so i dont know, i dont need to know, and i just live as best i can.

    P.S.

    the real answer to life, the universe and everything is 42...

    Gassho
    Daniel, who is just talking out of his behind ( or maybe it was the cushion talking?! ) :shock:

  13. #13

    Re: Jundo Tackles the 'BIG' Questions - I

    Quote Originally Posted by Zen
    ...

    P.S.

    the real answer to life, the universe and everything is 42...

    Gassho
    Daniel, who is just talking out of his behind ( or maybe it was the cushion talking?! ) :shock:
    :lol: 42!

    I cannot add anything here that hasnt already been beautifully put! So Thank you to all that have added and to the "question asker "

    Gassho
    Dirk

  14. #14

    Re: Jundo Tackles the 'BIG' Questions - I

    yeah i guess the hitchhikers guide to the galaxy really made a mark

  15. #15
    Senior Member kirkmc's Avatar
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    Re: Jundo Tackles the 'BIG' Questions - I

    As far as I see it, there's only one "big" question: Why?

    And there's only one answer: Because.

    Kirk

  16. #16
    Member Ernstguitar's Avatar
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    Hi,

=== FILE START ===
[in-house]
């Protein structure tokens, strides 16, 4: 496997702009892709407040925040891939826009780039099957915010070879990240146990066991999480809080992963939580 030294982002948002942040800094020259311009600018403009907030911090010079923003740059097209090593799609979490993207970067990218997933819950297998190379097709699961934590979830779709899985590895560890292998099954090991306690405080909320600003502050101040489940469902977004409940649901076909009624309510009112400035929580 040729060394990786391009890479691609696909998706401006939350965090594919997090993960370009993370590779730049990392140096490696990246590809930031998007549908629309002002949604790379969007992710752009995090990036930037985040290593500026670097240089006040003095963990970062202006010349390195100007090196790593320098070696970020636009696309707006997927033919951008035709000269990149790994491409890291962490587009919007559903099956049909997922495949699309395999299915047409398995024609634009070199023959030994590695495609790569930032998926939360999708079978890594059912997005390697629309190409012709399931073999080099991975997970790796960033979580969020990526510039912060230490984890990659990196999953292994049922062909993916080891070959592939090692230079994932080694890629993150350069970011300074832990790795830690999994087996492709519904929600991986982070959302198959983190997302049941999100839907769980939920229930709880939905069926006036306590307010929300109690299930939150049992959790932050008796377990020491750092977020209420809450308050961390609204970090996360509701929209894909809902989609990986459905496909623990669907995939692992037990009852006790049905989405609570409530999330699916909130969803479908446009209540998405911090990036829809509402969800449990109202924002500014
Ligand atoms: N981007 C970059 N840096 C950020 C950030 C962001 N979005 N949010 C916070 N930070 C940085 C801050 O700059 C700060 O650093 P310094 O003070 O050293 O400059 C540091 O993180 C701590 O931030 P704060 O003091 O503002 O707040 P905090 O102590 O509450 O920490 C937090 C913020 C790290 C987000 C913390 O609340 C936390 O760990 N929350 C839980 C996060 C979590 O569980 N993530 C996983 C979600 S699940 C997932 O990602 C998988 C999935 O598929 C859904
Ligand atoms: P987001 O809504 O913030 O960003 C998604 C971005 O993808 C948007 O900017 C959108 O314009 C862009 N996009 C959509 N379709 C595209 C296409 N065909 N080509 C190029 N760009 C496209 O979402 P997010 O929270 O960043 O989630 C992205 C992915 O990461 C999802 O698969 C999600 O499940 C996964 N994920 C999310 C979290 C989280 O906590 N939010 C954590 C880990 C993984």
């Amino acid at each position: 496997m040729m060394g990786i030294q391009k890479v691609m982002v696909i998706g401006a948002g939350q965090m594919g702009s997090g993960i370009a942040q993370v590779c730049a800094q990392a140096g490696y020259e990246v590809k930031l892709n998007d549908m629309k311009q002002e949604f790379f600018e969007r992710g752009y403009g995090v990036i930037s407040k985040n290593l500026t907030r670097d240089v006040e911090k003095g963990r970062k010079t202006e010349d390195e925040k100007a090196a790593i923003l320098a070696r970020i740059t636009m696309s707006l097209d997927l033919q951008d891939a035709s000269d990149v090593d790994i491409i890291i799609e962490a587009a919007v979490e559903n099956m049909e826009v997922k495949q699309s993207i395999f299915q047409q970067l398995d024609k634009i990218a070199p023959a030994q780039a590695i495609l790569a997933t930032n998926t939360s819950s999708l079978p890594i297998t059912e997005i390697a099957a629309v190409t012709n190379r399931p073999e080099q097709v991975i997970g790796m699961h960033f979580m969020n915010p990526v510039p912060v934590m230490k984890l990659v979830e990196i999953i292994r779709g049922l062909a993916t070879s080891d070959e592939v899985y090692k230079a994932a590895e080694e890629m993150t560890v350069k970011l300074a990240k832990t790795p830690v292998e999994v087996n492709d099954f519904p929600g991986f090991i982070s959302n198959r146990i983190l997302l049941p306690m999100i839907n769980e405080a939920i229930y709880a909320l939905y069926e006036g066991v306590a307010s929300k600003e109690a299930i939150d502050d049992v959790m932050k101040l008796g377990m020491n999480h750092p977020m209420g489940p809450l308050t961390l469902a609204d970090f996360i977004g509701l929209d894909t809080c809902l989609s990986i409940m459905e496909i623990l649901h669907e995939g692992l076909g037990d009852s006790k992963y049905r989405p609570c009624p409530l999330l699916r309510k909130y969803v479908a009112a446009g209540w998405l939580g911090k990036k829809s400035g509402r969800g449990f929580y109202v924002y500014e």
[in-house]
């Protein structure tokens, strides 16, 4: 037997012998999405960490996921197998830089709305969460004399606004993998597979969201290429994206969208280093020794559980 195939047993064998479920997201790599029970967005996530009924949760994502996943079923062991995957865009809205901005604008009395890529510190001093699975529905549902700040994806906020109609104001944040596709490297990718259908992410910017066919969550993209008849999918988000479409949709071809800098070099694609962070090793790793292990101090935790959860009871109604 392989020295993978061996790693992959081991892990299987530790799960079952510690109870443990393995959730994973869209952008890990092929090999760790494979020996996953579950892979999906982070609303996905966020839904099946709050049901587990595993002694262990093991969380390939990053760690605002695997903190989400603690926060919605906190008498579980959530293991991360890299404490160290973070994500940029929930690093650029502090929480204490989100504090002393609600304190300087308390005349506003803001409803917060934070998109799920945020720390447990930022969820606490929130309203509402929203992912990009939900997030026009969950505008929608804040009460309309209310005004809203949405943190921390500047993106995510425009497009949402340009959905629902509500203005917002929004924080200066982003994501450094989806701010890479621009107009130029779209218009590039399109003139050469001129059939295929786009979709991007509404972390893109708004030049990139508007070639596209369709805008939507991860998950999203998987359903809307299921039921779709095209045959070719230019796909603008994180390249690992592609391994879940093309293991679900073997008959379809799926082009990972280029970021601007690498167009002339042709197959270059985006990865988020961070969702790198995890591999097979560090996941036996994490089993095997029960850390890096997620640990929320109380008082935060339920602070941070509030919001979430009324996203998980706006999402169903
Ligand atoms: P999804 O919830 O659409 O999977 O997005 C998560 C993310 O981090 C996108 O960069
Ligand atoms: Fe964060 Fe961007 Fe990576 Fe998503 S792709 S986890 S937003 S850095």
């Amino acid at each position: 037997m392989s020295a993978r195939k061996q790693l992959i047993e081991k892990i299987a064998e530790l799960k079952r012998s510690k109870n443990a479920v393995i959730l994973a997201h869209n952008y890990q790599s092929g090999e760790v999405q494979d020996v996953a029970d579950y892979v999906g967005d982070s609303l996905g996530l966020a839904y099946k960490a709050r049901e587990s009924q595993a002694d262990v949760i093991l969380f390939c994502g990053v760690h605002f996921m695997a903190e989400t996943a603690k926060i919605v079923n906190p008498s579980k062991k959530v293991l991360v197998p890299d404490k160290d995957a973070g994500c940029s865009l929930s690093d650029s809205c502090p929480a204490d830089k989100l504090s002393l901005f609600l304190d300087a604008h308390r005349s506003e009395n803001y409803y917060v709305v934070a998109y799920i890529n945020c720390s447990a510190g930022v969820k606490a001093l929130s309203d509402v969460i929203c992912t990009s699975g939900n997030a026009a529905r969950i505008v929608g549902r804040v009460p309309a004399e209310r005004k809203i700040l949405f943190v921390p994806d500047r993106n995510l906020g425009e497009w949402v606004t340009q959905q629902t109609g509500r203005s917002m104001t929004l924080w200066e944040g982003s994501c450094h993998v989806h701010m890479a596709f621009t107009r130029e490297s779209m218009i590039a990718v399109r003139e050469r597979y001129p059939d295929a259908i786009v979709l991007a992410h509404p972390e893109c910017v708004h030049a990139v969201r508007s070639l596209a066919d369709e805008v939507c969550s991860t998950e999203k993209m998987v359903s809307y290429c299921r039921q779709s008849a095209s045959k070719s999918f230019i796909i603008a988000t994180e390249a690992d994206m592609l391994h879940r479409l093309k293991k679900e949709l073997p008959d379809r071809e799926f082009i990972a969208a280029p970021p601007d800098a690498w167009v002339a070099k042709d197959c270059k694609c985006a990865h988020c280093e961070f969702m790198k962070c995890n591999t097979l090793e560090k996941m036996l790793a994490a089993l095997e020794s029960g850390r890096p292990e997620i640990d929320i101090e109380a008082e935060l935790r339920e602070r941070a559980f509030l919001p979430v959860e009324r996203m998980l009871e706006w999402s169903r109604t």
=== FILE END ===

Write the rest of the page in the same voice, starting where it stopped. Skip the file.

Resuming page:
my english is not very good, my brain neither.
    I want to make a Statement, becourse my silly brain thinks to know the feeling to your question,
    which is not a good feeling.

    And I just want to focus on the question:

    "Does Satori provide the answer to the ‘big questions’?"

    and I think, there is no reason to discuss Judeo-Christian or Buddhism issues.
    There is no difference in intention, just in form and culture.
    All of them want to tell you the answer to the question of:where do I come from, who am I, where do I go.
    I got an answer from Muho about zazen and Buddhism: you do not need any ...ism for zazen.

    The very important questions: "where do I come from, who am I, where do I go" are the guiding questions for everything on the way, and important.
    If I want to get the answer from a leader or Roshi (in the Guru-way) than it leads to fear, power, violence.......
    If I want to find the answer in another way, I will realize, that my thoughts are not able to answer this questions. That part is easy in my opinion. The thoughts are made from experiences and are not able to create something new in the same way.
    But I can realize here and now without a Guru or Religion (they cannot answer, becourse than it would be possible to intellectualize the truth), that if I can be quiet in my brain the answer is here. And the questions disappeared. Or so.

    I do not know anything about Satori. So, I cannot give an answer. (and I think, that I looked a long time for this answer)

    But if I am able for short moments in my life to be in the "now", I get always the answer (but not intellectually).

    just a very simple thought on the question.

    Ernst

  17. #17
    Quote Originally Posted by Ernstguitar View Post
    I do not know anything about Satori.
    Ernst
    I don't know much about satori either. But I do know that if I don't get back to work I won't get a paycheck.

    Gassho, Jishin